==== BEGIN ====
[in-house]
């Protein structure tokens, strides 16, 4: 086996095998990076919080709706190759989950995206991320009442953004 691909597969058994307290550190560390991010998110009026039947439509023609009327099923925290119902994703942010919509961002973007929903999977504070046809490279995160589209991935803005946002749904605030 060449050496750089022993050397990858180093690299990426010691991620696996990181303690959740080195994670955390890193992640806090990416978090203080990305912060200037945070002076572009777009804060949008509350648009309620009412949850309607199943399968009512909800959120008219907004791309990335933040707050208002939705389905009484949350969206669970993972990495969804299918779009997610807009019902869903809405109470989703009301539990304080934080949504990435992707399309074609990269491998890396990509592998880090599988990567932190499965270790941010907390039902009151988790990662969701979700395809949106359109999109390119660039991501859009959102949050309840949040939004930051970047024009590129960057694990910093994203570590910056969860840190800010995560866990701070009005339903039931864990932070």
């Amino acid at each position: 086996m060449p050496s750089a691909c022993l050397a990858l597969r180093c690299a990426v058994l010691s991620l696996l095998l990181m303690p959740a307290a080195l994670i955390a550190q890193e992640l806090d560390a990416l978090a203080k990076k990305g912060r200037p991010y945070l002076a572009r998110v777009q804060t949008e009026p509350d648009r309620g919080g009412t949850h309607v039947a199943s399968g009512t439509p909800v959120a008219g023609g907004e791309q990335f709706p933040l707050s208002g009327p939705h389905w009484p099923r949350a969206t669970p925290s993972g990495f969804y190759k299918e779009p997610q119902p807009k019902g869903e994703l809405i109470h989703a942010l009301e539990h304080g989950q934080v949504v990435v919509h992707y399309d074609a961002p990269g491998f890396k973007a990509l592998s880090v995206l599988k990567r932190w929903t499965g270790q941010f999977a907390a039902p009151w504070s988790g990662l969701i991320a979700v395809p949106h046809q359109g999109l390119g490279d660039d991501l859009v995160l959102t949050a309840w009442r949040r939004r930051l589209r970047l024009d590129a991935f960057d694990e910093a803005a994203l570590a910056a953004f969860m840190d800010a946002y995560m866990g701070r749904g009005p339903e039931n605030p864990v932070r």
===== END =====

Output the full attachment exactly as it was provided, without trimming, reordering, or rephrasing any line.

[in-house]
């Protein structure tokens, strides 16, 4: 086996095998990076919080709706190759989950995206991320009442953004 691909597969058994307290550190560390991010998110009026039947439509023609009327099923925290119902994703942010919509961002973007929903999977504070046809490279995160589209991935803005946002749904605030 060449050496750089022993050397990858180093690299990426010691991620696996990181303690959740080195994670955390890193992640806090990416978090203080990305912060200037945070002076572009777009804060949008509350648009309620009412949850309607199943399968009512909800959120008219907004791309990335933040707050208002939705389905009484949350969206669970993972990495969804299918779009997610807009019902869903809405109470989703009301539990304080934080949504990435992707399309074609990269491998890396990509592998880090599988990567932190499965270790941010907390039902009151988790990662969701979700395809949106359109999109390119660039991501859009959102949050309840949040939004930051970047024009590129960057694990910093994203570590910056969860840190800010995560866990701070009005339903039931864990932070």
């Amino acid at each position: 086996m060449p050496s750089a691909c022993l050397a990858l597969r180093c690299a990426v058994l010691s991620l696996l095998l990181m303690p959740a307290a080195l994670i955390a550190q890193e992640l806090d560390a990416l978090a203080k990076k990305g912060r200037p991010y945070l002076a572009r998110v777009q804060t949008e009026p509350d648009r309620g919080g009412t949850h309607v039947a199943s399968g009512t439509p909800v959120a008219g023609g907004e791309q990335f709706p933040l707050s208002g009327p939705h389905w009484p099923r949350a969206t669970p925290s993972g990495f969804y190759k299918e779009p997610q119902p807009k019902g869903e994703l809405i109470h989703a942010l009301e539990h304080g989950q934080v949504v990435v919509h992707y399309d074609a961002p990269g491998f890396k973007a990509l592998s880090v995206l599988k990567r932190w929903t499965g270790q941010f999977a907390a039902p009151w504070s988790g990662l969701i991320a979700v395809p949106h046809q359109g999109l390119g490279d660039d991501l859009v995160l959102t949050a309840w009442r949040r939004r930051l589209r970047l024009d590129a991935f960057d694990e910093a803005a994203l570590a910056a953004f969860m840190d800010a946002y995560m866990g701070r749904g009005p339903e039931n605030p864990v932070r």